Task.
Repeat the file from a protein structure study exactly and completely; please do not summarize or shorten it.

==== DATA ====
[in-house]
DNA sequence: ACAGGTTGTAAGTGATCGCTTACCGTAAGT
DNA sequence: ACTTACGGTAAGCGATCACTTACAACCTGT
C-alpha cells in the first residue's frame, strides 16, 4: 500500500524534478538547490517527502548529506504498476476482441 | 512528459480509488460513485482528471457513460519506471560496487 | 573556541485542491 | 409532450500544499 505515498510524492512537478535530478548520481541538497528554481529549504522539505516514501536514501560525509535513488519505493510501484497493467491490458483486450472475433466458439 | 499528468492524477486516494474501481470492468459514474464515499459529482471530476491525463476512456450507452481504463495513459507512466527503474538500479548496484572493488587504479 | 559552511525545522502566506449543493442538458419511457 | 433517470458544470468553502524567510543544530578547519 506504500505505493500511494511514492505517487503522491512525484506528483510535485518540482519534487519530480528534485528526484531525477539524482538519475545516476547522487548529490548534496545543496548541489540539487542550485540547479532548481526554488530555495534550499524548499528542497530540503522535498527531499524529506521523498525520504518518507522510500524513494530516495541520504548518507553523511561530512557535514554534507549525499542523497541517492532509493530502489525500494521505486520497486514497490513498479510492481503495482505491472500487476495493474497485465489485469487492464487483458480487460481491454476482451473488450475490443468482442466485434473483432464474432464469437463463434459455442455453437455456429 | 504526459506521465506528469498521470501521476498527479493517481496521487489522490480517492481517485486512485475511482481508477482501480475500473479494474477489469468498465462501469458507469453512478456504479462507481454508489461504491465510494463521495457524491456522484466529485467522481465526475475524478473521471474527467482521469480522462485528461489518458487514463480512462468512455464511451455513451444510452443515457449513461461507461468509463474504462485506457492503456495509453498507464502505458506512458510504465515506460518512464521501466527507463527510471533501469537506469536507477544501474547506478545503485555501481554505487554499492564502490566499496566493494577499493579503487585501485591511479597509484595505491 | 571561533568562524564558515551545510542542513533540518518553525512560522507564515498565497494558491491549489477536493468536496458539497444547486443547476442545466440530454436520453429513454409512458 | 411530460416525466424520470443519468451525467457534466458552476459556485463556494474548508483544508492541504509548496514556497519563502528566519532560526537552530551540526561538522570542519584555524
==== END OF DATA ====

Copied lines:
[in-house]
DNA sequence: ACAGGTTGTAAGTGATCGCTTACCGTAAGT
DNA sequence: ACTTACGGTAAGCGATCACTTACAACCTGT
C-alpha cells in the first residue's frame, strides 16, 4: 500500500524534478538547490517527502548529506504498476476482441 | 512528459480509488460513485482528471457513460519506471560496487 | 573556541485542491 | 409532450500544499 505515498510524492512537478535530478548520481541538497528554481529549504522539505516514501536514501560525509535513488519505493510501484497493467491490458483486450472475433466458439 | 499528468492524477486516494474501481470492468459514474464515499459529482471530476491525463476512456450507452481504463495513459507512466527503474538500479548496484572493488587504479 | 559552511525545522502566506449543493442538458419511457 | 433517470458544470468553502524567510543544530578547519 506504500505505493500511494511514492505517487503522491512525484506528483510535485518540482519534487519530480528534485528526484531525477539524482538519475545516476547522487548529490548534496545543496548541489540539487542550485540547479532548481526554488530555495534550499524548499528542497530540503522535498527531499524529506521523498525520504518518507522510500524513494530516495541520504548518507553523511561530512557535514554534507549525499542523497541517492532509493530502489525500494521505486520497486514497490513498479510492481503495482505491472500487476495493474497485465489485469487492464487483458480487460481491454476482451473488450475490443468482442466485434473483432464474432464469437463463434459455442455453437455456429 | 504526459506521465506528469498521470501521476498527479493517481496521487489522490480517492481517485486512485475511482481508477482501480475500473479494474477489469468498465462501469458507469453512478456504479462507481454508489461504491465510494463521495457524491456522484466529485467522481465526475475524478473521471474527467482521469480522462485528461489518458487514463480512462468512455464511451455513451444510452443515457449513461461507461468509463474504462485506457492503456495509453498507464502505458506512458510504465515506460518512464521501466527507463527510471533501469537506469536507477544501474547506478545503485555501481554505487554499492564502490566499496566493494577499493579503487585501485591511479597509484595505491 | 571561533568562524564558515551545510542542513533540518518553525512560522507564515498565497494558491491549489477536493468536496458539497444547486443547476442545466440530454436520453429513454409512458 | 411530460416525466424520470443519468451525467457534466458552476459556485463556494474548508483544508492541504509548496514556497519563502528566519532560526537552530551540526561538522570542519584555524